If you’re working on a document and you want to send it to someone as an e-mail attachment, you probably know that you can drag the actual file icon to the Mail icon in the Dock to create a new message containing that file. But to do this, you have to navigate to the Finder and find the file.
There is another way: Save your work, click the proxy icon in the title bar (that’s the small icon next to the file’s name) and drag it onto the Mail icon in the Dock. This creates a new message with the working document attached to the message. (This method also works with Microsoft Entourage.)
Make sure you save the current document; otherwise the icon in the window title bar is dimmed and cannot be moved.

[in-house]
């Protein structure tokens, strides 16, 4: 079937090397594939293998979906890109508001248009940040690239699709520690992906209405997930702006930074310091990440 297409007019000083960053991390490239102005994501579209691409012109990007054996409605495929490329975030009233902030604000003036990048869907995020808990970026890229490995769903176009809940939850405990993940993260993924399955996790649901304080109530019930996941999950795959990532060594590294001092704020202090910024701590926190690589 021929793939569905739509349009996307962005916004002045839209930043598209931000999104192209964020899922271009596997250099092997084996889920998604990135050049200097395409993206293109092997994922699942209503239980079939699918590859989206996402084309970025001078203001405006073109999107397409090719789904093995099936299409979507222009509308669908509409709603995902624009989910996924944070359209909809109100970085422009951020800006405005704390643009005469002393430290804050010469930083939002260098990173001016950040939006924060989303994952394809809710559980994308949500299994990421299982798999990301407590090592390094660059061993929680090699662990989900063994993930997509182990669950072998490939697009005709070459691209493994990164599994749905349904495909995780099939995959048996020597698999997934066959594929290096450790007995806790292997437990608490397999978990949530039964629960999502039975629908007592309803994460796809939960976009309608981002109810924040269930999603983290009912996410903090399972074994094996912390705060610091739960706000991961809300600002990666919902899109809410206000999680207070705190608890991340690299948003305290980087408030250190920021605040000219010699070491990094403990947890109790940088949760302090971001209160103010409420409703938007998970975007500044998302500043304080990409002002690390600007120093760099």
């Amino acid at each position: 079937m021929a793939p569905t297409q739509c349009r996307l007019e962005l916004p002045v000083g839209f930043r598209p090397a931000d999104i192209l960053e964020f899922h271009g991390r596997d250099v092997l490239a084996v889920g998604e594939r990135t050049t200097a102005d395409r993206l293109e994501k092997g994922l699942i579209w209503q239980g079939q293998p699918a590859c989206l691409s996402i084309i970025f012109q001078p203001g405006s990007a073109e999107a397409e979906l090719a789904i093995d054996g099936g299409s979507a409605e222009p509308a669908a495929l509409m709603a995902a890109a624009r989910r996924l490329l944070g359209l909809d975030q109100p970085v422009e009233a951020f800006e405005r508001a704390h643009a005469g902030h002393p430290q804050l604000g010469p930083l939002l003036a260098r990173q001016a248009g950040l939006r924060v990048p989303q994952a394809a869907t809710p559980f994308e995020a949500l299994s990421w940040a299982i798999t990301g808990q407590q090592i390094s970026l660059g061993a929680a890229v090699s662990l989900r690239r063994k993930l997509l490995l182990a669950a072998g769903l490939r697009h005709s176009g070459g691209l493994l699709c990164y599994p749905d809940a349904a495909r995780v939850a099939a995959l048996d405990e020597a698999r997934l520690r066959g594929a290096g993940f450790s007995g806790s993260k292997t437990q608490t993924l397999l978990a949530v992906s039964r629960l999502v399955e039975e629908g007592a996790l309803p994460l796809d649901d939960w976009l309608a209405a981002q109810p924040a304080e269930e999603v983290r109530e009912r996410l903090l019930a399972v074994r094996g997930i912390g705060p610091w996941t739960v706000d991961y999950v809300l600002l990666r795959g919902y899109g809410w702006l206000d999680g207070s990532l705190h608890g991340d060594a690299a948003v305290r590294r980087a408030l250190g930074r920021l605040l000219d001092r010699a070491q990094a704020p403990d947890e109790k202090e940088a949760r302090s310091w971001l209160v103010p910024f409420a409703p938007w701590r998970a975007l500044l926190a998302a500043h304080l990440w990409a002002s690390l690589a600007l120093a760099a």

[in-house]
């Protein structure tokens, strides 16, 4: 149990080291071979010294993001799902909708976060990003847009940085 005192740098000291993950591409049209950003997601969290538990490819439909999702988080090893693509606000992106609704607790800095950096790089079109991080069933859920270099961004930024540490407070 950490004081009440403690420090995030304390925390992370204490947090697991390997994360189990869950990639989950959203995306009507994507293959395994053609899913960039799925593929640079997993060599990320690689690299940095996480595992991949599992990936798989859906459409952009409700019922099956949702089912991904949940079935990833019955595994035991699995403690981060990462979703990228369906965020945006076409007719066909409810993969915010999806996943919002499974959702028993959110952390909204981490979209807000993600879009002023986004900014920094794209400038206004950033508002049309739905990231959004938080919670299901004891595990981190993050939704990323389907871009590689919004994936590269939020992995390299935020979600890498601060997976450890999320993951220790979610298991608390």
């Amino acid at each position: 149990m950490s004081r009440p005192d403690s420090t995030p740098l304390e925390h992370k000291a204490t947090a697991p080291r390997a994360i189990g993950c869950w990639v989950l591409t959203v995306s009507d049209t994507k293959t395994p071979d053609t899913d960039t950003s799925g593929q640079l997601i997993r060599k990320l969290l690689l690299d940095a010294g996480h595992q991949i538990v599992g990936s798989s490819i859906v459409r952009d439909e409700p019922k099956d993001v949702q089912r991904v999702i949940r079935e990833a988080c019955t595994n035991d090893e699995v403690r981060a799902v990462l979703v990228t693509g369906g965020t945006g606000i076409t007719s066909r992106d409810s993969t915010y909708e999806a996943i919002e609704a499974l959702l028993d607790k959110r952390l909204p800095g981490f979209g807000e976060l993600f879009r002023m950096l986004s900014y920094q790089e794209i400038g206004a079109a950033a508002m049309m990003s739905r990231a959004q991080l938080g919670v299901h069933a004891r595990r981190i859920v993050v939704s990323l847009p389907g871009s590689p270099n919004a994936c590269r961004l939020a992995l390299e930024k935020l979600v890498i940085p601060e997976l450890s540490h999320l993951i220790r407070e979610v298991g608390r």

Dragging the proxy icon from the title bar—as I’m doing here—is another way to attach documents to a newly created e-mail message in Mail or Entourage.
You can do this with Web pages in Safari or Firefox (and perhaps in other browsers) by dragging the icon to the left of the URL in the address bar; in this case, the current URL is pasted in the body of the newly created message. If, however, you are viewing a local file, the file itself that will be added to the message.
Note that different programs deal with attachments in different ways. With Mail, any changes you make to your file after adding it to a new message will not be reflected in that attachment; the file is added to the message in its state at the time you drag it. Entourage, however, only records a link to the file, so you can keep working on your document and making changes. When you save or send the message, the latest version of the document will be attached. Other e-mail programs may have different behavior, so if you use a different program, try it out to see how it works.